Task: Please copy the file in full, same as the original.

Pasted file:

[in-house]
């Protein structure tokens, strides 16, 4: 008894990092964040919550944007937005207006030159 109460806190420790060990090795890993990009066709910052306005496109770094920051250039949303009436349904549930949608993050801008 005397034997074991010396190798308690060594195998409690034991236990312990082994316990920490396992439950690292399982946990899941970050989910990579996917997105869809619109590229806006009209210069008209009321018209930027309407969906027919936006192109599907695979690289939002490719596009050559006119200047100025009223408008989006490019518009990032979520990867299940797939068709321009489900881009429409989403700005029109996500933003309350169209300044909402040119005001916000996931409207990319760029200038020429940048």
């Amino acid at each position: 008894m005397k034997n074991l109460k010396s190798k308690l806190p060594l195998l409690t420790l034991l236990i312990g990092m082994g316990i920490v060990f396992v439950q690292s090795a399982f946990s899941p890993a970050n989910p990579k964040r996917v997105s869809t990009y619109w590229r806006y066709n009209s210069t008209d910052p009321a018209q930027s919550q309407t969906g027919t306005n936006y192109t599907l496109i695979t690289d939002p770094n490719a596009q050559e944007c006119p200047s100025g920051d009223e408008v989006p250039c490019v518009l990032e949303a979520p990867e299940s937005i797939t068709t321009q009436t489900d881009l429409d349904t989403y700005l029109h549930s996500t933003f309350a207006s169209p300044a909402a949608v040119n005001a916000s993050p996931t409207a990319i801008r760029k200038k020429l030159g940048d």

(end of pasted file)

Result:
[in-house]
């Protein structure tokens, strides 16, 4: 008894990092964040919550944007937005207006030159 109460806190420790060990090795890993990009066709910052306005496109770094920051250039949303009436349904549930949608993050801008 005397034997074991010396190798308690060594195998409690034991236990312990082994316990920490396992439950690292399982946990899941970050989910990579996917997105869809619109590229806006009209210069008209009321018209930027309407969906027919936006192109599907695979690289939002490719596009050559006119200047100025009223408008989006490019518009990032979520990867299940797939068709321009489900881009429409989403700005029109996500933003309350169209300044909402040119005001916000996931409207990319760029200038020429940048």
């Amino acid at each position: 008894m005397k034997n074991l109460k010396s190798k308690l806190p060594l195998l409690t420790l034991l236990i312990g990092m082994g316990i920490v060990f396992v439950q690292s090795a399982f946990s899941p890993a970050n989910p990579k964040r996917v997105s869809t990009y619109w590229r806006y066709n009209s210069t008209d910052p009321a018209q930027s919550q309407t969906g027919t306005n936006y192109t599907l496109i695979t690289d939002p770094n490719a596009q050559e944007c006119p200047s100025g920051d009223e408008v989006p250039c490019v518009l990032e949303a979520p990867e299940s937005i797939t068709t321009q009436t489900d881009l429409d349904t989403y700005l029109h549930s996500t933003f309350a207006s169209p300044a909402a949608v040119n005001a916000s993050p996931t409207a990319i801008r760029k200038k020429l030159g940048d």